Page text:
The general consensus on goodreads.com about The Long View (four out of five stars) is: good, but kind of a bummer. The characters are “unlikeable,” in “unrelatable” situations, with so much that’s “problematic” throughout. There seem to be a lot of readers who never graduated from YA, and a lot of adults who never developed beyond the worldview of adolescence. Esther Perel, in The State of Affairs, describes Americans’ peculiar attitudes toward infidelity: simple, moralizing narratives of transgressor and victim, trauma and pathology, an affair always a symptom. There are a lot of such facile, absolutist interpretations in The Long View: as a teenager, Antonia thinks she understands her parents’ marriage—a cheating wife and a duped husband who needs to know the truth; years later, a young soldier who’s housed with Antonia thinks he understands her marriage—a brutal husband and a captive wife who needs to be rescued. But Howard is far too smart a writer for any simple moralistic narratives; none of these marriages is what they seem. The Long View is testament to the fact that “traditional marriage” was never what a lot of people imagine it to have been—neither as virtuous as evangelicals pretend, nor as monolithic as the polyamorous suppose. It’s always been a very complicated contract, drawn up over decades by two complicit (which is not to say equal) parties, between whom the balance of power was always shifting, with a lot of subclauses, loopholes, and very fine print. These contracts are very different from formal wedding vows or prenuptial agreements, seldom written or even even spoken aloud; they’re more like treaties negotiated on the battlefield, under threat of betrayal, abandonment, and destitution.
My girlfriend and I just read (I for the second time, after an interval of many years) Herman Melville’s novella Benito Cerino, one of the most blood-chilling and unforgettable things any American ever wrote about race. I can’t tell you much about Benito Cerino in case you haven’t read it, for fear of breaking its sinister spell. It reads with the amorphous, slow-mounting dread of a horror story, and it’s structured not unlike Robert Louis Stevenson’s novella The Strange Case of Dr. Jekyll and Mr. Hyde (which we tend to forget was originally written as a mystery): the protagonist observes a series of increasingly strange and disturbing events, about which he develops private suspicions and theories, until a climactic revelation exposes the truth, followed by an extended coda in the form of a document that retroactively explains everything we’ve witnessed. (It’s not unlike the denouement of a whodunit, in which the Inspector elucidates the clues and his deductions.) In both cases, Cerino and Jekyll, the explanation is obvious in retrospect, but it remains invisible to the protagonist because it lies so utterly beyond his capacity to imagine; it’s outside his conceptual framework. The mystery of Jekyll and Hyde turns on Victorian assumptions about class and virtue; Benito Cerino’s on antebellum assumptions about race and slavery. (Barely antebellum—though it’s set at the end of the 18th century, the story was written six years before the Civil War, and it’s suffused with the tension of that imminent violence.) It’s an extended test of the protagonist’s perception versus his prejudice, and of our own.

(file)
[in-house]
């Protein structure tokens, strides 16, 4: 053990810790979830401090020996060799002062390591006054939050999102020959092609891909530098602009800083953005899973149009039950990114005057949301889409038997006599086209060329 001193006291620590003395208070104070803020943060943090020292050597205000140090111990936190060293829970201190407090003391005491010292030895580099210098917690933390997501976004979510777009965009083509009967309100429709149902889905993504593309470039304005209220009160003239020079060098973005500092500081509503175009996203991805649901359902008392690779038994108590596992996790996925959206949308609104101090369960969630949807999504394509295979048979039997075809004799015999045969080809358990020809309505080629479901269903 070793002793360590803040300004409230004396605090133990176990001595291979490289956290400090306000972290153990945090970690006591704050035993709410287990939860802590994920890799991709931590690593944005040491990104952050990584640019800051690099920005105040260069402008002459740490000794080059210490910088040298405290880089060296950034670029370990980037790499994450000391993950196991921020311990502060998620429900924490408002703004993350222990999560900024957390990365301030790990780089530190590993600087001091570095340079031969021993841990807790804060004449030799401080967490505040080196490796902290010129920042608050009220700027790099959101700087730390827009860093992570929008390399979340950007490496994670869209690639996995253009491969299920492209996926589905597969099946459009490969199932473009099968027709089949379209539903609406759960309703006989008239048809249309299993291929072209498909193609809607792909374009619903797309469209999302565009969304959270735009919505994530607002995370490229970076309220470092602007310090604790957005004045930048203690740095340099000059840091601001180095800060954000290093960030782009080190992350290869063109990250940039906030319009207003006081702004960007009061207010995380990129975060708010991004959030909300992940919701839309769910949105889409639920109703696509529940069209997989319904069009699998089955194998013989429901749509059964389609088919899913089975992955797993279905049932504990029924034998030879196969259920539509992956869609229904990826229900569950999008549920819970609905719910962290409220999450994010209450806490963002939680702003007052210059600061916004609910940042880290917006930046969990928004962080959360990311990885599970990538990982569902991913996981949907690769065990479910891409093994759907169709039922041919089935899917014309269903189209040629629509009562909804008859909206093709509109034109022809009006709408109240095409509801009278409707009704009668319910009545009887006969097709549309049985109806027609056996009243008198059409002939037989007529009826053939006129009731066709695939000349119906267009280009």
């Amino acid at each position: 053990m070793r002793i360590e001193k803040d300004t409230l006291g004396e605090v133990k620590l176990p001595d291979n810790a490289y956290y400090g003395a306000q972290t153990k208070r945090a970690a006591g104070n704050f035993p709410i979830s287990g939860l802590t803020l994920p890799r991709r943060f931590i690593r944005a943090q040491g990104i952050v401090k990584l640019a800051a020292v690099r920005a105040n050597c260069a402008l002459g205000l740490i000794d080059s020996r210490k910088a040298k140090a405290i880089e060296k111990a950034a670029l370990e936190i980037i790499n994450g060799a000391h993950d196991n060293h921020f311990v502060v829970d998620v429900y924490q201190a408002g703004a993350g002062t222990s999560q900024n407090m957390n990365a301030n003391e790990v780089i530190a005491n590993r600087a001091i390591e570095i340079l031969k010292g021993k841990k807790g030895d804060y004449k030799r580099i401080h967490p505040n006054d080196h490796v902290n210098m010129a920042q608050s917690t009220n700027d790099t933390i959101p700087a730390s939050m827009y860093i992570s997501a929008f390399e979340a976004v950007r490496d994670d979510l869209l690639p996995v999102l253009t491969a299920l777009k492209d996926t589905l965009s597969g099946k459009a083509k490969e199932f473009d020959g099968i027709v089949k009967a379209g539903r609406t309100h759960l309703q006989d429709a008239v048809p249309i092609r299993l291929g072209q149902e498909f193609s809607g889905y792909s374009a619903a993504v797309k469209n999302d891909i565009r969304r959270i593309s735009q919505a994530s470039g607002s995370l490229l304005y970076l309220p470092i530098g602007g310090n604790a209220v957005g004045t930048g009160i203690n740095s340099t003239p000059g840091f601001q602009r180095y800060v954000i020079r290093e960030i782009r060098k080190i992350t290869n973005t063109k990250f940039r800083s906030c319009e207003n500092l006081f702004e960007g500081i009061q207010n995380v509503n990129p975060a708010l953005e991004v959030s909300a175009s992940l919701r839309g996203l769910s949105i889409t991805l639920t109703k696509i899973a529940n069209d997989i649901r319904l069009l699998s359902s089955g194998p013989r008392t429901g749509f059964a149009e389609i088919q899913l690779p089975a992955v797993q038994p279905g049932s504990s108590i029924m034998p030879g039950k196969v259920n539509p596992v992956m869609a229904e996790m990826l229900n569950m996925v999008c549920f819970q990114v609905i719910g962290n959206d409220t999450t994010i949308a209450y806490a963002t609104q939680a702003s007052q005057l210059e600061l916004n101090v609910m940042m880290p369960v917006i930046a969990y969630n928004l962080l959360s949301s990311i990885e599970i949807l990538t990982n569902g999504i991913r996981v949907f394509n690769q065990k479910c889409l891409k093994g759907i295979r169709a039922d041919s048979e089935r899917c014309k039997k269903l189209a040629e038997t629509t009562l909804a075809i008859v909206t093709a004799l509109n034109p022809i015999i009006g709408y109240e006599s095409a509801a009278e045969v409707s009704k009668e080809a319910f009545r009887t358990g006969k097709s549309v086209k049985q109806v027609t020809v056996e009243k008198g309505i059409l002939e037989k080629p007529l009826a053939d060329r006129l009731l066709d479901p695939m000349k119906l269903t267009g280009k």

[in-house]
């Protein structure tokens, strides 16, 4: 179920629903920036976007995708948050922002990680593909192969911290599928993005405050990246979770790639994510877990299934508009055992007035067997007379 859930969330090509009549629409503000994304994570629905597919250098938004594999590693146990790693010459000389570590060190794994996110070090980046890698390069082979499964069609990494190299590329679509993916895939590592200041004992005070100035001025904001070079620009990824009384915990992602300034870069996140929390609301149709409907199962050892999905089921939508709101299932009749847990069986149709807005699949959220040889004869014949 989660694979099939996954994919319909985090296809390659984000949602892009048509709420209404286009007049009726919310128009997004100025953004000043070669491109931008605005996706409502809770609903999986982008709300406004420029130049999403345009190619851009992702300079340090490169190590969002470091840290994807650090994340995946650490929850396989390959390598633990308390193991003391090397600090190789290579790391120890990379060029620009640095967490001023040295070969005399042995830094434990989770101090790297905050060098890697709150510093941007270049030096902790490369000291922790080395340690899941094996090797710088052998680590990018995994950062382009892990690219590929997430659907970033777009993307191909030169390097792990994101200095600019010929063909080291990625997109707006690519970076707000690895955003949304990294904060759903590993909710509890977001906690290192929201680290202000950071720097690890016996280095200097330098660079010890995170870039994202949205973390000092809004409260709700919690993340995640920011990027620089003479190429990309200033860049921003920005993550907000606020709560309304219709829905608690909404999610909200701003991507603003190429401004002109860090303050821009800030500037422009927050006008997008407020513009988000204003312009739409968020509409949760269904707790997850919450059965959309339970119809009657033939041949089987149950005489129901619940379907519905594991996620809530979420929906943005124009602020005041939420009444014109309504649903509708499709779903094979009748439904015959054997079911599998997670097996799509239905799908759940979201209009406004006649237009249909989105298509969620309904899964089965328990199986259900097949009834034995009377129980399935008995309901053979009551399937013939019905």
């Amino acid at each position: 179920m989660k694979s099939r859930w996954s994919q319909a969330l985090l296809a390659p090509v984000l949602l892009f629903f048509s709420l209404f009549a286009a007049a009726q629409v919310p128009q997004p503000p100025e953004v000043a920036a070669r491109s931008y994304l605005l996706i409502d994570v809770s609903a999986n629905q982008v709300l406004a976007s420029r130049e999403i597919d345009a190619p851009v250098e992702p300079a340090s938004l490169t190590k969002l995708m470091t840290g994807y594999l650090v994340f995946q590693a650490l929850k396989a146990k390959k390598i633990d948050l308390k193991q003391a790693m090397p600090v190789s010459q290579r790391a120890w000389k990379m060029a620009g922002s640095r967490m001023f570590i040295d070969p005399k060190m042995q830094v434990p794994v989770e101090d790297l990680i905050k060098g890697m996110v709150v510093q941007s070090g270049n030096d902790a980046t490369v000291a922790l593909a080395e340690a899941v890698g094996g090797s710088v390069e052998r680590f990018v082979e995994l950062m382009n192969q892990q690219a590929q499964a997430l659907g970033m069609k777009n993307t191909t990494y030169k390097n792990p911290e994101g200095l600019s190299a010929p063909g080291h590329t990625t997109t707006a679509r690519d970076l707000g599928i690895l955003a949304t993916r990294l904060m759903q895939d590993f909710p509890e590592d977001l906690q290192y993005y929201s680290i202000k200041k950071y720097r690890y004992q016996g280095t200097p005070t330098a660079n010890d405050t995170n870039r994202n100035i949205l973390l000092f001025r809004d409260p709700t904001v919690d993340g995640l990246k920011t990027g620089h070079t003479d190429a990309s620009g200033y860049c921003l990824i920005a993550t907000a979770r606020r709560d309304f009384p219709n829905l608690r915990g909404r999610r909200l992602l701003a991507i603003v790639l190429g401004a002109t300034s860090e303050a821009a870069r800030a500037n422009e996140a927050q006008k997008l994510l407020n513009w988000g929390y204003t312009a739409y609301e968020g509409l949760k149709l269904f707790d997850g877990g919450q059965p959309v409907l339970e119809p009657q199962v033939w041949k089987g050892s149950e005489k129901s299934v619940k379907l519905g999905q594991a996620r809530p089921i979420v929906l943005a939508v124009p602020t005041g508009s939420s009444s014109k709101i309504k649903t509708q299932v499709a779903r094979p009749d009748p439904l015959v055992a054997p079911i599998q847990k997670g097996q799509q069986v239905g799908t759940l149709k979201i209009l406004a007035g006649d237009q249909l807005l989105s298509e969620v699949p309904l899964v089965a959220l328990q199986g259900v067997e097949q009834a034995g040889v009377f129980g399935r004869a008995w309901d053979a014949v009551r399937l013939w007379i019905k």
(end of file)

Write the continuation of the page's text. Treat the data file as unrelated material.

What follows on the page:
The Long View is less obviously structured as a mystery/solution, but its reverse chronology serves a similar purpose; we’re initially blinded by our own biases and assumptions about men and women, love and marriage, projecting facile narratives onto a far more complicated relationship that we only come to understand by delving into its past. One of the last lines of The Long View is: “This isn’t the end: it may very well be the beginning.” Having reached the end of the book (the beginning of the story) and gotten to the bottom of characters’ psyches and their entangled histories—or as near to them as we can get—I immediately went back and re-read the early chapters in light of what I now knew. We are shown everything from the start, but we can only see it in retrospect. The text of all history and literature is there for us to read, crammed into dusty bookshelves and forgotten, but we can’t see its obvious truths, obscured as they are by our received wisdom, our simple morality tales and ideologies. Life must be lived forward, but it can only be understood backward.